(426a) Design and Optimization of a Process for the Production of 5- Hydroxymethylfurfural From Biomass

Authors: 
Torres, A. - Presenter, U.. Minnesota


Biomass is an abundant renewable source that represents a promising alternative for the production of fuels and chemicals currently produced from fossil hydrocarbon feedstocks. In this context, the concept of biorefinery has emerged as the biomass based parallel of the traditional petroleum refinery. However, the chemical composition of biomass feedstocks largely differs from the chemical composition of oil making the processes already developed for petroleum refineries unsuitable for bio-refineries.

Considerable research effort has been devoted to develop laboratory scale reaction-separation strategies for the production of chemicals from bio-sources, but the identification of the best processing routes requires a systems engineering approach and studies in this direction are still scarce.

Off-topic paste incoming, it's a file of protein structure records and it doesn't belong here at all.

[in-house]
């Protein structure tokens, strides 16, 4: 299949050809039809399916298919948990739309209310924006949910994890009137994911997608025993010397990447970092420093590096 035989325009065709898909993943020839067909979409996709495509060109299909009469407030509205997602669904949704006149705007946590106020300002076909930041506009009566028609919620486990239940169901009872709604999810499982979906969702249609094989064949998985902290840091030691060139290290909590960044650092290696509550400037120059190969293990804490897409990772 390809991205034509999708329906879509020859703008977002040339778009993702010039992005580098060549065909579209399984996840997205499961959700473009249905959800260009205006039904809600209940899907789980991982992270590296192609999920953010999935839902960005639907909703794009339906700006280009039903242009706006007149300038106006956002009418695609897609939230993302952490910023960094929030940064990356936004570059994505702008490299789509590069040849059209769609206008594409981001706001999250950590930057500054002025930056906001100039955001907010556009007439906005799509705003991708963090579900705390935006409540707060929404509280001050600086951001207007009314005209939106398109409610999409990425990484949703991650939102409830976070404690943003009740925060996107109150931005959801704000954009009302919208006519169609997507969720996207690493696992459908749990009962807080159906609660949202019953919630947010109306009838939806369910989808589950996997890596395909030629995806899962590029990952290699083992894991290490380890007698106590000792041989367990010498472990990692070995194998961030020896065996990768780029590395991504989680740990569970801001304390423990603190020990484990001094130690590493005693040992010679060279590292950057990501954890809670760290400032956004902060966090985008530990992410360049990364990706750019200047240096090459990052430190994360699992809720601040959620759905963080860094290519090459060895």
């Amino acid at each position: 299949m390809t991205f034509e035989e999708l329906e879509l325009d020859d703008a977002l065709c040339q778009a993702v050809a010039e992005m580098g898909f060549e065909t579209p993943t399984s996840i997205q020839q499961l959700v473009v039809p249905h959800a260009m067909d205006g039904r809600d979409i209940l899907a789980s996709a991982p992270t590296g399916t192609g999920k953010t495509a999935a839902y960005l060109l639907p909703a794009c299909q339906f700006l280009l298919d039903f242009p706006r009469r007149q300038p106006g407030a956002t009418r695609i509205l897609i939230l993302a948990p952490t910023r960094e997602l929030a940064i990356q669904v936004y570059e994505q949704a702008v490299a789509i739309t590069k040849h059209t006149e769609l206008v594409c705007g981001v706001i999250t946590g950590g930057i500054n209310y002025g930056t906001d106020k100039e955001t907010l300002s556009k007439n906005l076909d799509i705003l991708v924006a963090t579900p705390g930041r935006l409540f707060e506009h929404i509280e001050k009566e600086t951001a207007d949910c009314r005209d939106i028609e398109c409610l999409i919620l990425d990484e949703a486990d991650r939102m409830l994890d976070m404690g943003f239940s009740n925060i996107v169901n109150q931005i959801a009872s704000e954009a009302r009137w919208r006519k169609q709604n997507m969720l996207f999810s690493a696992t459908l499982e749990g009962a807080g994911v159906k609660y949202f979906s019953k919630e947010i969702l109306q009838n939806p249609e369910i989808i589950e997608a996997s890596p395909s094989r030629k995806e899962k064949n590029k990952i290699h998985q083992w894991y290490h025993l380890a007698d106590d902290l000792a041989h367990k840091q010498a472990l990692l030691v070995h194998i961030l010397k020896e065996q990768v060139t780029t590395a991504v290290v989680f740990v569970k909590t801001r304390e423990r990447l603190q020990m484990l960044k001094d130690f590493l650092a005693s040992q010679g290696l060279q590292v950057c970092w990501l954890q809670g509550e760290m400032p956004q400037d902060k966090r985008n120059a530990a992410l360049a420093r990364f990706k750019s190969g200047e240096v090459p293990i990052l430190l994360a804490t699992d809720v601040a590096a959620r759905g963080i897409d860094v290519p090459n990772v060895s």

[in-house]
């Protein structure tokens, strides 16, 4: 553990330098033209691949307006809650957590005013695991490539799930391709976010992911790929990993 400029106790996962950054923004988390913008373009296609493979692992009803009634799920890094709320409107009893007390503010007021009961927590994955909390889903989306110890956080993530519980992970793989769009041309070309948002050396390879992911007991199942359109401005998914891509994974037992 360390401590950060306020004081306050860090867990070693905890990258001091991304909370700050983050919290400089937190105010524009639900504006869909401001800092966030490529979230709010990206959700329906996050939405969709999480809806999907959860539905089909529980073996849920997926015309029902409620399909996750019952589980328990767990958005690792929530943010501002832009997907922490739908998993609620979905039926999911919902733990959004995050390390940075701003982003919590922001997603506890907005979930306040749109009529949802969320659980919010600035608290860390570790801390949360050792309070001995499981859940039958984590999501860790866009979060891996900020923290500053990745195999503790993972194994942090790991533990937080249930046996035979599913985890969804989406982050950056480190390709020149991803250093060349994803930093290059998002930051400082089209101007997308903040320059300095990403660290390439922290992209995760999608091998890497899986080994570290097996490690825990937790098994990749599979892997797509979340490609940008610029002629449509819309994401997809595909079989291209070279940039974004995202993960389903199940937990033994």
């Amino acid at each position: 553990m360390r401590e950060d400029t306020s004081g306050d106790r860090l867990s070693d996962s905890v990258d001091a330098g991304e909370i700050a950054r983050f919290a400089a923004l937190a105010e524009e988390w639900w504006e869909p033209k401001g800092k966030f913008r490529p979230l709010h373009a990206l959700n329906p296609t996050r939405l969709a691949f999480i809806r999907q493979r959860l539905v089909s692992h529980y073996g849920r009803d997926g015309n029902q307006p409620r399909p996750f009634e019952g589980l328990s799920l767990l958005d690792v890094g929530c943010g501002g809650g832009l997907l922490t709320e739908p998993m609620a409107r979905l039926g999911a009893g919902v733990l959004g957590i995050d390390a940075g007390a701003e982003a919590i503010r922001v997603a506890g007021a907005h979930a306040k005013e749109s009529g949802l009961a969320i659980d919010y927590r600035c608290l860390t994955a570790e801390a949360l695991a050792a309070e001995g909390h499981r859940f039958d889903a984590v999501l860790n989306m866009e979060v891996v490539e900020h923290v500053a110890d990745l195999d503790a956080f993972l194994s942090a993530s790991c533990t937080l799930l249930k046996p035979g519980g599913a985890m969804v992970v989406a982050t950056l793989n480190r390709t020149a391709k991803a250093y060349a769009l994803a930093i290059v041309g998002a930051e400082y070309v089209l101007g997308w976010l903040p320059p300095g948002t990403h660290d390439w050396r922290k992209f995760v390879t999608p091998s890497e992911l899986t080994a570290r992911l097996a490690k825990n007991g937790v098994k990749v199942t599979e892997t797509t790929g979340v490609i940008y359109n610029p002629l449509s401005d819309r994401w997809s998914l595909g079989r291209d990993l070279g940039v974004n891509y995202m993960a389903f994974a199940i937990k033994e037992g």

This work focuses on the design and optimization of processes for the production of 5-Hydroxymethyl furfural (HMF), a promising sugar-derived molecule that can be used as a raw material in the production of furan based polymers such as PET and PBT. We develop and evaluate a continuous process for the production of HMF from fructose based on the acid catalyzed aqueous phase dehydration of the sugar and the continuous extraction of the HMF product into an organic solvent. The process is based on the concept proposed by Dumesic and coworkers (Science, 2006), and

consists of a biphasic reactor in which the HMF produced in the aqueous phase is selectively extracted by the organic phase; a liquid-liquid extractor is used to recover the fraction of HMF remaining in the aqueous phase, and an evaporator concentrates the HMF produced. We address the effect of the design variables on selectivity, conversion, and energy efficiency and finally, formulate an optimization problem in order to find the operating conditions that minimize the cost of production of HMF.